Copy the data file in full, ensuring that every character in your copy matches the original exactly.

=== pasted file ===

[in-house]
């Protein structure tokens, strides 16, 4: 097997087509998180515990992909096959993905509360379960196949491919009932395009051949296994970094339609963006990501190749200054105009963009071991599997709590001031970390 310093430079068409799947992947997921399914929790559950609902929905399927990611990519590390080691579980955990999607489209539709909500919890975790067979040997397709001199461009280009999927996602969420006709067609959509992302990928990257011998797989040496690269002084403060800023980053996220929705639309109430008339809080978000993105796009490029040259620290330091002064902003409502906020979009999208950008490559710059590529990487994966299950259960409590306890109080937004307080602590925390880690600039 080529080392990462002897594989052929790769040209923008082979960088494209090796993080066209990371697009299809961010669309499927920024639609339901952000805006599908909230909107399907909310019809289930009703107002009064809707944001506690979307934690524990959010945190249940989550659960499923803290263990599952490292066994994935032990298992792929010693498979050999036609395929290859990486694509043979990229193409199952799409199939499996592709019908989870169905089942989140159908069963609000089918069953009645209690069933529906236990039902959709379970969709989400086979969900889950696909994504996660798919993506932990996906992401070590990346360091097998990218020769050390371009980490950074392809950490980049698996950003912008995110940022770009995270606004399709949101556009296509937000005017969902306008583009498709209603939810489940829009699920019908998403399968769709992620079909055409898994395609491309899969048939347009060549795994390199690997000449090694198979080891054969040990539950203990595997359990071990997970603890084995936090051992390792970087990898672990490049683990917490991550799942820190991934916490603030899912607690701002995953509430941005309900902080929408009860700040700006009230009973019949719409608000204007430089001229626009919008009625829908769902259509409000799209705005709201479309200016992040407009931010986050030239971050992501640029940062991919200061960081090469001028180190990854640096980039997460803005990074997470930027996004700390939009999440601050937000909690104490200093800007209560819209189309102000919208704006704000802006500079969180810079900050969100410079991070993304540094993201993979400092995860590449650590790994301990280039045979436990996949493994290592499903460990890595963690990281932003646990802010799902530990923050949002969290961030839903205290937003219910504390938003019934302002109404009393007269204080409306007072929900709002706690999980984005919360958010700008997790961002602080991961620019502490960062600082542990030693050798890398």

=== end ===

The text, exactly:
[in-house]
């Protein structure tokens, strides 16, 4: 097997087509998180515990992909096959993905509360379960196949491919009932395009051949296994970094339609963006990501190749200054105009963009071991599997709590001031970390 310093430079068409799947992947997921399914929790559950609902929905399927990611990519590390080691579980955990999607489209539709909500919890975790067979040997397709001199461009280009999927996602969420006709067609959509992302990928990257011998797989040496690269002084403060800023980053996220929705639309109430008339809080978000993105796009490029040259620290330091002064902003409502906020979009999208950008490559710059590529990487994966299950259960409590306890109080937004307080602590925390880690600039 080529080392990462002897594989052929790769040209923008082979960088494209090796993080066209990371697009299809961010669309499927920024639609339901952000805006599908909230909107399907909310019809289930009703107002009064809707944001506690979307934690524990959010945190249940989550659960499923803290263990599952490292066994994935032990298992792929010693498979050999036609395929290859990486694509043979990229193409199952799409199939499996592709019908989870169905089942989140159908069963609000089918069953009645209690069933529906236990039902959709379970969709989400086979969900889950696909994504996660798919993506932990996906992401070590990346360091097998990218020769050390371009980490950074392809950490980049698996950003912008995110940022770009995270606004399709949101556009296509937000005017969902306008583009498709209603939810489940829009699920019908998403399968769709992620079909055409898994395609491309899969048939347009060549795994390199690997000449090694198979080891054969040990539950203990595997359990071990997970603890084995936090051992390792970087990898672990490049683990917490991550799942820190991934916490603030899912607690701002995953509430941005309900902080929408009860700040700006009230009973019949719409608000204007430089001229626009919008009625829908769902259509409000799209705005709201479309200016992040407009931010986050030239971050992501640029940062991919200061960081090469001028180190990854640096980039997460803005990074997470930027996004700390939009999440601050937000909690104490200093800007209560819209189309102000919208704006704000802006500079969180810079900050969100410079991070993304540094993201993979400092995860590449650590790994301990280039045979436990996949493994290592499903460990890595963690990281932003646990802010799902530990923050949002969290961030839903205290937003219910504390938003019934302002109404009393007269204080409306007072929900709002706690999980984005919360958010700008997790961002602080991961620019502490960062600082542990030693050798890398």